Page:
Time for Another Warren Harding?
Ronald Radosh is an adjunct fellow at the Hudson Institute and a writer for Pajamas Media. Allis Radosh is a historian. They are coauthors of A Safe Haven: Harry S. Truman and the Founding of Israel and are writing a book on the presidency of Warren G. Harding. This article ran in the October 24, 2011 edition of The Weekly Standard and is reprinted with the kind permission of that magazine.
The presidential campaign was heating up, and the progressives in office were nervous about their chances of holding the White House. It was unclear at first which contender for the Republican nomination would get the nod, but when the candidate eventually was chosen they denounced him as “a confirmed and hopeless reactionary.”
The year was 1920, and they were talking about Warren G. Harding. The editor of the New Republic foresaw dark days: Though no fan of the Democratic candidate (James Cox), Herbert Croly expected Harding’s Republicans to concede nothing to the progressives. The United States, he wrote shortly before the election, was about to enter eight years of “reaction, prolonged and untempered.”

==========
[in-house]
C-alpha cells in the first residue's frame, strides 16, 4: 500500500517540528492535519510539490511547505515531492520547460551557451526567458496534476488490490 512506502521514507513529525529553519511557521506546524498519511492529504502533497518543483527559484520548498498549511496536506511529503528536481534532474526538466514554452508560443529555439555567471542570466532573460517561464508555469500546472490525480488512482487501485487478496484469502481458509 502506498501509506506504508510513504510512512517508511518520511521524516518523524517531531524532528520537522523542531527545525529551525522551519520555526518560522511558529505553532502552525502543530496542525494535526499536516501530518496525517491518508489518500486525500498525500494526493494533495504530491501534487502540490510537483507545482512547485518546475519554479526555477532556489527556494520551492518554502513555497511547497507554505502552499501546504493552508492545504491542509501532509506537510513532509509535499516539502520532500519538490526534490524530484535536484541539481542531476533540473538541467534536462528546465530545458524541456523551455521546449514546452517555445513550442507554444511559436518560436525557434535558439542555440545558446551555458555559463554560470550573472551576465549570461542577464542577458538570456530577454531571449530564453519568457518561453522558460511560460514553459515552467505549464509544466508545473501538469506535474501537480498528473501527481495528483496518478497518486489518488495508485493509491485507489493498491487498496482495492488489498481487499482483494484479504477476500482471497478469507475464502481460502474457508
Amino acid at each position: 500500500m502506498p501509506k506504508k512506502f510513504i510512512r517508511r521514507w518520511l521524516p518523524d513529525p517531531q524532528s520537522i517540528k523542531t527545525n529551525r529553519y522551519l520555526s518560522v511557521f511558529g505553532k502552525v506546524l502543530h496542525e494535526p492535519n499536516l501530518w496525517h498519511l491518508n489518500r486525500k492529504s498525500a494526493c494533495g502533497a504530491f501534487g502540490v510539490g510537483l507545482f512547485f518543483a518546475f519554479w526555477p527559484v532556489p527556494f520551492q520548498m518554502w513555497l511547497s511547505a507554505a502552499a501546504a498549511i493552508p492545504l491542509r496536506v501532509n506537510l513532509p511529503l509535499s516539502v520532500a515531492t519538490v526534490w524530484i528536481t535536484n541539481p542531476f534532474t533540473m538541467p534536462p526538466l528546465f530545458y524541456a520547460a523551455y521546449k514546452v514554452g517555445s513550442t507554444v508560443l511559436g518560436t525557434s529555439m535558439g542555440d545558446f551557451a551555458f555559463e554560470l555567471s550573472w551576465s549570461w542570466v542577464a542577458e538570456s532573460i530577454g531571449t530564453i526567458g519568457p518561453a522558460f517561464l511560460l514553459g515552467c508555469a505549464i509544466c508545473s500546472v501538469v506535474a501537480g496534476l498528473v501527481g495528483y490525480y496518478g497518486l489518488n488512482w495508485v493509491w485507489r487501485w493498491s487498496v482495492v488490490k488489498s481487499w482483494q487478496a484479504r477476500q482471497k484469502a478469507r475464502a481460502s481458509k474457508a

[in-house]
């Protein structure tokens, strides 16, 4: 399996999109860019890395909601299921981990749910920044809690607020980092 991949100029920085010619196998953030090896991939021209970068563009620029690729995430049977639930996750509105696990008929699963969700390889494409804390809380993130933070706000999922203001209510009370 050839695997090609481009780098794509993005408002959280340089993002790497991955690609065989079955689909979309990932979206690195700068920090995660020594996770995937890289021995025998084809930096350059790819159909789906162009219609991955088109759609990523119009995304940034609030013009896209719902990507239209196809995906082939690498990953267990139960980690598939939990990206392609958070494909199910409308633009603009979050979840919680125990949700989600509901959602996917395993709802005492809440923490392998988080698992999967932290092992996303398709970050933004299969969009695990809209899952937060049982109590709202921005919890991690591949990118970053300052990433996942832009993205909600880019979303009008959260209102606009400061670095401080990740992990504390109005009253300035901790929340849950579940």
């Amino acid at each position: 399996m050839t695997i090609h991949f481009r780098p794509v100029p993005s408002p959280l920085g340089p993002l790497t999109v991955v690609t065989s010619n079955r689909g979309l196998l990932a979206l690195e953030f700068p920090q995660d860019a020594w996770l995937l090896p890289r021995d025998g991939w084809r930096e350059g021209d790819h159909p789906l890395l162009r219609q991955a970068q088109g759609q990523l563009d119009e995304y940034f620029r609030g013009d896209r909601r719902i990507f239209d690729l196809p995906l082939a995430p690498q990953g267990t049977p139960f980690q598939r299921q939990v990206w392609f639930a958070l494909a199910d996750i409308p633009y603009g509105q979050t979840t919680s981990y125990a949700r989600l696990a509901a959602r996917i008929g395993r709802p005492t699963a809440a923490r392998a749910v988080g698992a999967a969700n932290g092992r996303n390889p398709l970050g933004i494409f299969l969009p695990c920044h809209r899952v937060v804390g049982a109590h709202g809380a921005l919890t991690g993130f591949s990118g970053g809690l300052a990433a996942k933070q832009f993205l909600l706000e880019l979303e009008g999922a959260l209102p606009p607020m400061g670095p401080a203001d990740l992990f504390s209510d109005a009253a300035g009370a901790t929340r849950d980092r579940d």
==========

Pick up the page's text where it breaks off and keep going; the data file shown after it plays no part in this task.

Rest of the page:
And indeed, Warren G. Harding has come to be thought of as one of the worst presidents America has ever had. Yet the truth about his presidency is quite the opposite. He achieved a good deal more in the two and a half years he served before his sudden death than many presidents accomplish in a full term. A popular newspaper publisher and senator from Ohio, Harding won the presidency in a landslide, with 60 percent of the popular vote, the highest share ever recorded up until that time. The handsome, warm, gregarious, and modest Harding was a natural politician, known in the Senate for his ability to bring opposing sides together. He was as different from his predecessor—the by-then unpopular Woodrow Wilson, perceived by many as a rigid, unapproachable ideologue—as one could possibly be.
The outlook was certainly bleak for America when Harding took office in 1921. The country’s entry into World War I in 1917 had resulted in an economic bubble. Wartime demand kept employment, wages, and profits high, while the Federal Reserve inflated the money supply. Under Wilson, not only the Army and Navy but the entire federal government grew at a fast clip, and the national debt skyrocketed, from around $1 billion in 1914 to $24 billion in 1920.